Copyright ©2011 NPR. For personal, noncommercial use only. See Terms of Use. For other uses, prior permission required.

MELISSA BLOCK, host: Manhattan public defender Toni Messina, is a devoted flamenco dancer, but for her, mastering flamenco is about more than dance moves. She just returned from the Festival of Horses in Jerez, Spain. It's a mecca for flamenco dancers and she went in search of the one thing her dancing lacked, duende.

TONI MESSINA: I've been dancing flamenco for years. I love it. Flamenco's got attitude. It makes me feel like I've got attitude. It's like letting out a scream from the feet up, all emotion and passion. Flamenco recharges me. It's exotic, it's fun and I'm good at it. But no matter how long I've been dancing, I'm never as good as I want to be, maybe because I'm not a professional, maybe because I'm not Gypsy.

What I'm missing is duende, a magical moment of abandon that's part of Gypsy lore. It makes men rip off their shirts or listeners bang their heads against walls. I've never lived that moment of pure passion, but I wanted to and so I went to Jerez.

(SOUNDBITE OF SINGING)

MESSINA: Jerez is the birthplace of flamenco. It lives and breathes it. It streams out of people's car radios and kids learn it as soon as they're born. As soon as I got there and opened the windows in the apartment where I was staying, flamenco floated in. A mother was teaching her three-year-old how to do palma and seguidillas. I couldn't wait to get to the festival and see what I'd find.

(SOUNDBITE OF SINGING)

MESSINA: Once a year, the town throws a giant party celebrating its three main attractions, sherry, Andalusian stallions and flamenco. In a huge, dusty fairground covered with casetas - that's tents the size of big ballrooms with facades of Spanish houses and thousands of lights overhead - people were listening to pounding music, drinking sherry and dancing flamenco. The women wore bodice-gripping dresses and bright colors and polka dots with flowers pinned in their hair.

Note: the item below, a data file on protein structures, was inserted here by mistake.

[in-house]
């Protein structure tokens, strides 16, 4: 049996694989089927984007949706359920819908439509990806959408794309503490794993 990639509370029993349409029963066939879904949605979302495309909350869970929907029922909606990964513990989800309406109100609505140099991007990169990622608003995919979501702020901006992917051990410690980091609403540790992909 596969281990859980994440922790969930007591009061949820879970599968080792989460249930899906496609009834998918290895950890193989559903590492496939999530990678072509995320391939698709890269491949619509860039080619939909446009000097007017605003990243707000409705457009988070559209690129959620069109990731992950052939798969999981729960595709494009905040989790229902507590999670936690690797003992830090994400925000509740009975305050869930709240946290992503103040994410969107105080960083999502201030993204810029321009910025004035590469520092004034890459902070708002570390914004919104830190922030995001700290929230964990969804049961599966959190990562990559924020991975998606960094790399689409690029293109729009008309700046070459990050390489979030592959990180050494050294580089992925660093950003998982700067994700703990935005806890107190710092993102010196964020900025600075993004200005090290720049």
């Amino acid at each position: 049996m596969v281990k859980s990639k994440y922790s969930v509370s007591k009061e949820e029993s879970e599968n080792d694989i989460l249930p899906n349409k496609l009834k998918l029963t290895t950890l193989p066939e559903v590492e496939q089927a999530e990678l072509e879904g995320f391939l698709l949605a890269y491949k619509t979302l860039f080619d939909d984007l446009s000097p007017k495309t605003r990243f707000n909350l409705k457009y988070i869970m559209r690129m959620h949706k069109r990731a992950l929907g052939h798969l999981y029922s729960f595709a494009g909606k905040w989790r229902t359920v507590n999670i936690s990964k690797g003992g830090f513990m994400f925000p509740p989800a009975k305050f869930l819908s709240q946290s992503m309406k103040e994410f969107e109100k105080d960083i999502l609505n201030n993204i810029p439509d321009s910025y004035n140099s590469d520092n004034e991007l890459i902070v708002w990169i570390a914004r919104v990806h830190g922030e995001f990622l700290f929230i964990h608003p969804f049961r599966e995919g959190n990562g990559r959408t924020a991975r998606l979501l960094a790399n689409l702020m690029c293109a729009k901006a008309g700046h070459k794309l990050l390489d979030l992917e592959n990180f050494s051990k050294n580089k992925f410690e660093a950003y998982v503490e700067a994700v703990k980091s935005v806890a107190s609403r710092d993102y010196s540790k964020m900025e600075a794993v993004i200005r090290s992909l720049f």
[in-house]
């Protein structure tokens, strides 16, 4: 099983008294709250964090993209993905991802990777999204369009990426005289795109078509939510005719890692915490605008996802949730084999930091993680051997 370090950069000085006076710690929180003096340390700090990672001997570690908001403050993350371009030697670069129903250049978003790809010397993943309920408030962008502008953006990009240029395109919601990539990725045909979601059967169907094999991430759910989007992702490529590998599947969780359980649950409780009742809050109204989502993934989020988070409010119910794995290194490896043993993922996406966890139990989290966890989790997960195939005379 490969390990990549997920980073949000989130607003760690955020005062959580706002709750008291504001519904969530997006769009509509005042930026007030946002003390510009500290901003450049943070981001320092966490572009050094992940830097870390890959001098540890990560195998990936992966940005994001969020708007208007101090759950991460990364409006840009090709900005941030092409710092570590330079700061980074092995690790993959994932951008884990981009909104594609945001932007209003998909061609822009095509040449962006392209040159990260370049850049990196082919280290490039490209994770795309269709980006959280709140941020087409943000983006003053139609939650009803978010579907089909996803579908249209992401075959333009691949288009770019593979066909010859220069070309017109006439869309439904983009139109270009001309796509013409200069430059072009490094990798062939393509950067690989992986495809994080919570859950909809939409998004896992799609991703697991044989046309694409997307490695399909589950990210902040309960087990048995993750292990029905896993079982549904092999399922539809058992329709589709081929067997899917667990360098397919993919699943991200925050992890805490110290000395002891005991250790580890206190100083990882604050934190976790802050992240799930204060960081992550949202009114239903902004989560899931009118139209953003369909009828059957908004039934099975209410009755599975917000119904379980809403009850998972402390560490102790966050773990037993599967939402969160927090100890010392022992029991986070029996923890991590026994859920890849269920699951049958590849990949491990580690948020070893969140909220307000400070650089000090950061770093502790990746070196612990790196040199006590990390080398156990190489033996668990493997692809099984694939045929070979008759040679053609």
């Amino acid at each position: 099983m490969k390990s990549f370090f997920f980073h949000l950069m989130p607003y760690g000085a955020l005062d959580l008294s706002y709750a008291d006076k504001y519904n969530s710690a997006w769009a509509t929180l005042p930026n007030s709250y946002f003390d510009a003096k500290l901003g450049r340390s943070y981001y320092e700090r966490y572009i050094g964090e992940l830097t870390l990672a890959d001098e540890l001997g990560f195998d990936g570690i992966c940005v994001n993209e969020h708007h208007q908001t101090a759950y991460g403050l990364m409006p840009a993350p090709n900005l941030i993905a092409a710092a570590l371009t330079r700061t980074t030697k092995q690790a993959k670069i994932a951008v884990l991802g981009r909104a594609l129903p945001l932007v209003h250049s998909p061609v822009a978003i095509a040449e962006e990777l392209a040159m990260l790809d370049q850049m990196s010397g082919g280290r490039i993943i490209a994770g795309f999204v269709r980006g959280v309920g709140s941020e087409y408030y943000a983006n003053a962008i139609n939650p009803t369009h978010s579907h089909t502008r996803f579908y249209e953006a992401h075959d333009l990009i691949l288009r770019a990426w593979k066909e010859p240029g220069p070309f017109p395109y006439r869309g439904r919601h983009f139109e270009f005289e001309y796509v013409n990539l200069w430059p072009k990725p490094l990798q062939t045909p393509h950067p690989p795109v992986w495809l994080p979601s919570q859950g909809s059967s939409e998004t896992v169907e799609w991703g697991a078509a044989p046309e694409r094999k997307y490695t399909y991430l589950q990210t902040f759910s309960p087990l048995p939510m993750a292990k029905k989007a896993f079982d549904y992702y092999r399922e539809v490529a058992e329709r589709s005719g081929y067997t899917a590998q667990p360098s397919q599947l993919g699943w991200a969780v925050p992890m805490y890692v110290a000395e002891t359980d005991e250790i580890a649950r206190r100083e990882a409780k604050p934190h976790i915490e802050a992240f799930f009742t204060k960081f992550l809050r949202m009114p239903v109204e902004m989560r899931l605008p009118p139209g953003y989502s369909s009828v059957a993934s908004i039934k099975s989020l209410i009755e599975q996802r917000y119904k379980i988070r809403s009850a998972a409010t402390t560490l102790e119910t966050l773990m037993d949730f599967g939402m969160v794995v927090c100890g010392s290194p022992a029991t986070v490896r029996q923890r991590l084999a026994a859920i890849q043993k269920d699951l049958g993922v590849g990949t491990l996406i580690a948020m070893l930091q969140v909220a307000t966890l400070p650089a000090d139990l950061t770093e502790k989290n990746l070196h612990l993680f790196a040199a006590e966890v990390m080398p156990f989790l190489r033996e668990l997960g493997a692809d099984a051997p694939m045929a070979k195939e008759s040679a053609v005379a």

There weren't many tourists, at least not American. This was a fiesta for friends and neighbors and, even though they all danced freely and with great joy, I didn't see duende there.

The next day, I decided to take a private class with a Gypsy woman, Manuela Carpio. She was the real thing, people said. She had an aida, a way about her that made her flamenco fun, but still deep. She was small and chubby and her round face broke into a smile when I asked her about duende.

MANUELA CARPIO: (Speaking foreign language)

MESSINA: It's like being touched by the hand of God, she said, a moment of pure pleasure, like when you're making love.

(SOUNDBITE OF MUSIC)

MESSINA: Hearing what duende meant to Manuela Carpio, I had even more incentive to find it. I headed back to the feria and stopped in the first caseta I saw. People were sitting and standing in a semicircle craning for a look. A dance space opened up and an older woman from the crowd pushed her way inside and improvised her steps.

I wondered if I'd have the nerve to dance. Here I was, a 50 year old suburban mom from New Jersey. I stood still, watching.

(SOUNDBITE OF MUSIC)

MESSINA: When the next dancer finished, I pushed my way to the front and started concentrating on the music. It was now or never. I started my palmas, clapping my hands to the rhythm and moved to center stage. I was improvising, doing bulerias, the 12-count dance step, the mark of a real flamenco.

(SOUNDBITE OF MUSIC)

MESSINA: It took all my nerve to dance in front of that crowd, people who have been steeped in the tradition of flamenco their whole lives. It was over in a flash and, in that moment, tears filled my eyes. Maybe what I felt wasn't duende. Nobody ripped his shirt or slapped their face, but it was close enough for me.

For NPR News, this is Toni Messina.

Copyright © 2011 NPR. All rights reserved. No quotes from the materials contained herein may be used in any media without attribution to NPR. This transcript is provided for personal, noncommercial use only, pursuant to our Terms of Use. Any other use requires NPR's prior permission. Visit our permissions page for further information.

NPR transcripts are created on a rush deadline by a contractor for NPR, and accuracy and availability may vary. This text may not be in its final form and may be updated or revised in the future. Please be aware that the authoritative record of NPR's programming is the audio.

Comments

 

Please keep your community civil. All comments must follow the NPR.org Community rules and Terms of Use. NPR reserves the right to use the comments we receive, in whole or in part, and to use the commenter's name and location, in any medium. See also the Terms of Use, Privacy Policy and Community FAQ.